An anti-corrosive paint was prepared according to Example 3 but increasing the amount of sodium zinc molybdate to 8.0 parts by weight.EXAMPLE 5
An anti-corrosive paint was prepared according to Example 3 but decreasing the amount of sodium zinc molybdate to 2.0 parts by weight.
The anti-corrosive paints of each of Examples 1 to 5 were sprayed onto mild steel panels at a dry film thickness of 100 to 200 microns. When the paint film was dry two scribes were scratched through the paint film to reveal the underlying steel in the form of a cross. The panels were then subjected to 1,200 hours salt spray test as specified in British Standard BS 3900. The panels were assessed after testing for resistance to rust staining and blistering both generally and at the scribe.
Comparative tests were carried out in which the paint had the composition of Example 3 but with the sodium zinc molybdate omitted (Comparative Example X); the composition of Example 3 but with the calcium etidronate replaced by an equal weight of sodium zinc molybdate (Comparative Example Y) or the composition of Example 3 but with the calcium etidronate and sodium zinc molybdate replaced by zinc phosphate (Comparative Example Z). The results are shown below:
Example 1: very little rust staining, no blistering and no evidence of corrosion extending more than 1 mm from the scribe.
Example 2: results as for Example 1.
Example 3: substantially no rust staining (even less than Examples 1 and 2), no blistering and no evidence of corrosion extending away from the scribe.
Example 4: little rust staining (but slightly more than Examples 1 and 2), no blistering and no evidence of corrosion extending more than 1 mm away from the scribe.
Example 5: results as for Example 3.
Comparative Example X: very little rust staining (no more than Example 1) but some blistering around the scribe.
Comparative Example Y: rather more rust staining than Examples 1 to 5 and some corrosion extending more than 1 mm from the scribe.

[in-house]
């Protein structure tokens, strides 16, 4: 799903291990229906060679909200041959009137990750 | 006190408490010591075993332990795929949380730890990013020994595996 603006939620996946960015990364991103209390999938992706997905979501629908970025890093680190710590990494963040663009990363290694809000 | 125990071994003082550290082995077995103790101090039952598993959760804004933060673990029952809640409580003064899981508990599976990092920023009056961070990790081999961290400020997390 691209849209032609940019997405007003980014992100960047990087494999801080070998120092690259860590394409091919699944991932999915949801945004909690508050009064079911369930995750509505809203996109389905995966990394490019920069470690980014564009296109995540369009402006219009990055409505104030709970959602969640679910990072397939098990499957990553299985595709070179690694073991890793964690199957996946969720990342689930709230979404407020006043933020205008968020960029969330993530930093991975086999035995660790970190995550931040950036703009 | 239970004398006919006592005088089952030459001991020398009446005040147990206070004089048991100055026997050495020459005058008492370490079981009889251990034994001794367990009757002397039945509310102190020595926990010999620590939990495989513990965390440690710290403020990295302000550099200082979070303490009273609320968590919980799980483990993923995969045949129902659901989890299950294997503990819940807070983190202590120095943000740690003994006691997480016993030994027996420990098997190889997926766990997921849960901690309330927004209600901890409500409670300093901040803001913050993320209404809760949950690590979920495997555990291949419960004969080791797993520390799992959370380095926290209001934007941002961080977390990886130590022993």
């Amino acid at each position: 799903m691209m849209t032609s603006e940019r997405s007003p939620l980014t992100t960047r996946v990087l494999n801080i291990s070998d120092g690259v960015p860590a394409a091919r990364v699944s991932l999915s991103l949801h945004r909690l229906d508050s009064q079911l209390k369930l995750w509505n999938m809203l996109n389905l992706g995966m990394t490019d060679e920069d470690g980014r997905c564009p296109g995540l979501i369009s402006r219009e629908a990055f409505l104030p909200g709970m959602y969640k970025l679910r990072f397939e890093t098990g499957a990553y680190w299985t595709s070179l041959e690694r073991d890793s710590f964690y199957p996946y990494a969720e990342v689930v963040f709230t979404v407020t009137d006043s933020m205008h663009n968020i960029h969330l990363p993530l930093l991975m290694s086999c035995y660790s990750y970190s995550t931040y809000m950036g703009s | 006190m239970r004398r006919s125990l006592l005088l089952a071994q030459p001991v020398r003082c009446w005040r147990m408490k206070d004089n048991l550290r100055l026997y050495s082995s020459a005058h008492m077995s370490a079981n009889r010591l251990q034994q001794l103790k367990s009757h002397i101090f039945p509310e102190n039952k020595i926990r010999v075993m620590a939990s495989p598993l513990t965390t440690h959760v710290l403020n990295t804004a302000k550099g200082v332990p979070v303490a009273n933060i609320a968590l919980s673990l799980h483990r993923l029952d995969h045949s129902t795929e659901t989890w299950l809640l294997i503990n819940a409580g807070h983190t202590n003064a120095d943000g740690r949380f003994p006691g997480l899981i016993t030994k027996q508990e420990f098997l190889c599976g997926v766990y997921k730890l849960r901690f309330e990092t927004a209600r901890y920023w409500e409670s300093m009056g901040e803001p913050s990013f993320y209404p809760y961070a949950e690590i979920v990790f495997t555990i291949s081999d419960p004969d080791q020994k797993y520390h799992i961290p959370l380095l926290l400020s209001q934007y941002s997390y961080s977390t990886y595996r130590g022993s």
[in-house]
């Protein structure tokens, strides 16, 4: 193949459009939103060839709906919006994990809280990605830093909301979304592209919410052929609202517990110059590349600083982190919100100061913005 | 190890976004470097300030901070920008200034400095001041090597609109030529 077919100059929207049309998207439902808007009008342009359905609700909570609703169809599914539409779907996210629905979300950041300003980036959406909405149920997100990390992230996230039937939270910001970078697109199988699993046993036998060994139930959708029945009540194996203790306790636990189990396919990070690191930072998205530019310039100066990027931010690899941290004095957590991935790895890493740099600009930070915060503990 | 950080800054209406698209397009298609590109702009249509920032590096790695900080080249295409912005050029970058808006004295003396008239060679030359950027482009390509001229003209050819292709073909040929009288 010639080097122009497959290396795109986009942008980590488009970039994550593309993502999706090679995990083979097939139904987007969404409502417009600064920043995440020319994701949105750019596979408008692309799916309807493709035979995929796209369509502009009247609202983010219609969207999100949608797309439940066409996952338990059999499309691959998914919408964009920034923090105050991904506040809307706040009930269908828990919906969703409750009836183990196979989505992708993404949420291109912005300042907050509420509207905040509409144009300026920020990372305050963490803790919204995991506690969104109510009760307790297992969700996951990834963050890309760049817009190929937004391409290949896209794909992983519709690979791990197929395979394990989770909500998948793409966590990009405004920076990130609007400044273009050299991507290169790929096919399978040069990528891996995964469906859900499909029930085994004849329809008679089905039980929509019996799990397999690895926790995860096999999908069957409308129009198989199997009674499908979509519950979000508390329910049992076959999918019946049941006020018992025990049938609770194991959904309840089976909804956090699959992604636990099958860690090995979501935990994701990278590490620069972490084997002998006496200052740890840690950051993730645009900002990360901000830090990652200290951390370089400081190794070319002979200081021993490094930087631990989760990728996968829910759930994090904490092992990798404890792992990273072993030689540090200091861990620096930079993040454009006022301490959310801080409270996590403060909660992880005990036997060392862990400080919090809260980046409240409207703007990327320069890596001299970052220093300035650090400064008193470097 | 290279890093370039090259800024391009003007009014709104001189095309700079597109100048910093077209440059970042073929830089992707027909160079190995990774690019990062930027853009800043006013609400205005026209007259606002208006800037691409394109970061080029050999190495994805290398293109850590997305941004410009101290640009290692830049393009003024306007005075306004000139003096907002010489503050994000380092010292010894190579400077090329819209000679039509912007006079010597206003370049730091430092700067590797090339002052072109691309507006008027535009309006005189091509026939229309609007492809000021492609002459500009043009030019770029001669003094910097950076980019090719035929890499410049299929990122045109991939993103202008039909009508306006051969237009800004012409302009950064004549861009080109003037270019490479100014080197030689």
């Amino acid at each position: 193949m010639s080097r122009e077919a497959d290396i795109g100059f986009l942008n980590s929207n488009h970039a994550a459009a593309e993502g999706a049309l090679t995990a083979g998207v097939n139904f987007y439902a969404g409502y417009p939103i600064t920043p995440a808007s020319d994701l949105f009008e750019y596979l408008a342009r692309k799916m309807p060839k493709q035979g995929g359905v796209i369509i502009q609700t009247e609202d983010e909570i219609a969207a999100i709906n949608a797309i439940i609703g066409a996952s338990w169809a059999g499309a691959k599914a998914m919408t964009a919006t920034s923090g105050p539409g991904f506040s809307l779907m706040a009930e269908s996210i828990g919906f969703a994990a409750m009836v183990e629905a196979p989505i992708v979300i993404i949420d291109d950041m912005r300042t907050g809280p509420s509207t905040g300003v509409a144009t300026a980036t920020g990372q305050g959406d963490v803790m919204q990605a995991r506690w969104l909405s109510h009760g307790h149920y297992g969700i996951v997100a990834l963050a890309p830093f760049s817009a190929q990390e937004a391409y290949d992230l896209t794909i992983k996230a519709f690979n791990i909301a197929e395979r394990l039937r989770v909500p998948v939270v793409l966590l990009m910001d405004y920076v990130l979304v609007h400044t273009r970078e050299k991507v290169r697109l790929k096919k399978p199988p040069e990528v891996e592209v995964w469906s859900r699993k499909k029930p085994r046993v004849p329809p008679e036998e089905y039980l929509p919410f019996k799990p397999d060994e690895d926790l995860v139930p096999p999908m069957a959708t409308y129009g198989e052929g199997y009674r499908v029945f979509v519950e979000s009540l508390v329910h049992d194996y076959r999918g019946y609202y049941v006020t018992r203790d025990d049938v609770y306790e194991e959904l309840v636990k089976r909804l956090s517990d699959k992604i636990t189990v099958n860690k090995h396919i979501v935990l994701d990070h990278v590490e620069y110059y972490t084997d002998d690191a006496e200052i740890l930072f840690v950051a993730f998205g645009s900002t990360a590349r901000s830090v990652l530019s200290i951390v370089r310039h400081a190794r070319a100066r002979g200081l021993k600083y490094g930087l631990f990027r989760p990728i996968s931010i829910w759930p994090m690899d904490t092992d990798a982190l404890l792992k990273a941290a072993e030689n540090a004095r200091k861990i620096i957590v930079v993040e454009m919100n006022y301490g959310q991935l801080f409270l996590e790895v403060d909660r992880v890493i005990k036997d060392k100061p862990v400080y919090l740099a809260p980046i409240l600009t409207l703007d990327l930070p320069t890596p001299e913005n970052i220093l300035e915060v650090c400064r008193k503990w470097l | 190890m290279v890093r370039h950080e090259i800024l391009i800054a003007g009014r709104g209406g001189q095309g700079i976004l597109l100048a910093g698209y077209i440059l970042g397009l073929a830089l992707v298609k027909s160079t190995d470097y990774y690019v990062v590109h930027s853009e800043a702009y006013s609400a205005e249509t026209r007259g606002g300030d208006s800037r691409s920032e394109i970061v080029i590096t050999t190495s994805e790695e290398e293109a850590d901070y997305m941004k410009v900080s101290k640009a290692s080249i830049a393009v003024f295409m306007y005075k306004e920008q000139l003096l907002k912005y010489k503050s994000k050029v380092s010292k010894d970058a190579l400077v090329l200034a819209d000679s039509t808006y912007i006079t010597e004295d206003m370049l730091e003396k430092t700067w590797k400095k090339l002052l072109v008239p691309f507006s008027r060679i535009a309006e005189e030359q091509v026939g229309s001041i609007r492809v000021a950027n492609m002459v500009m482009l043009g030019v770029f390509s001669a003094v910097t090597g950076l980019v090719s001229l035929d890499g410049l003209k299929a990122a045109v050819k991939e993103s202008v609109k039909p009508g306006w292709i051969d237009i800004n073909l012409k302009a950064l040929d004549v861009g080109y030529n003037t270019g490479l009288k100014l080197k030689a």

Comparative Example Z: more rust staining than Example Y and some corrosion extending more than 1 mm from the scribe.
The results show that the paints according to Examples 1 to 5 containing an etidronate and a molybdate passivator gave better resistance to corrosion of the steel panel than paints containing an etidronate alone or sodium zinc molybdate alone or zinc phosphate. Some of the panels painted according to Examples 1 to 5 and comparative Example Z were also exposed to natural weathering in a severe marine environment at Coquet Island, a small island off the coast of Northumberland, England. After nine months the panels coated with the paints of Examples 1 to 5 showed very little rust staining and no creep of corrosion from the scribe; Examples 2, 3 and 5 in particular showed substantially no rust staining around the scribe. Comparative Example Z showed some rusting around the scribe and creep of corrosion from the scribe.EXAMPLE 6
1,177 grams calcium hydroxide was slurried in 4,695 grams water and the slurry was added at 130.5 grams per minute to a stirred solution of 3,913 grams etidronic acid in 15.55 Kg water in the temperature range 65.degree.-78.degree. C. A mass of matted needles was precipitated after 30 minutes and addition of the slurry was interrupted while these were dispersed and re-dissolved in the solution. As addition of the slurry was continued a precipitate of plate-like calcium etidronate crystals was formed. These were filtered, water washed and dried in a fluid bed dryer. Analysis of the product indicated a molar ratio of calcium to etidronate of 0.94:1.EXAMPLE 7
605 grams of a 60 percent aqueous solution of etidronic acid was added over 100 minutes to a stirred slurry of 107.4 grams calcium hydroxide in 2 liters distilled water kept in the temperature range 20.degree.-35.degree. C. A precipitate of acicular crystals was formed. These were filtered, water washed and dried in a fluid bed dryer. Analysis of the product indicated a molar ratio of calcium to etidronate of 0.94:1.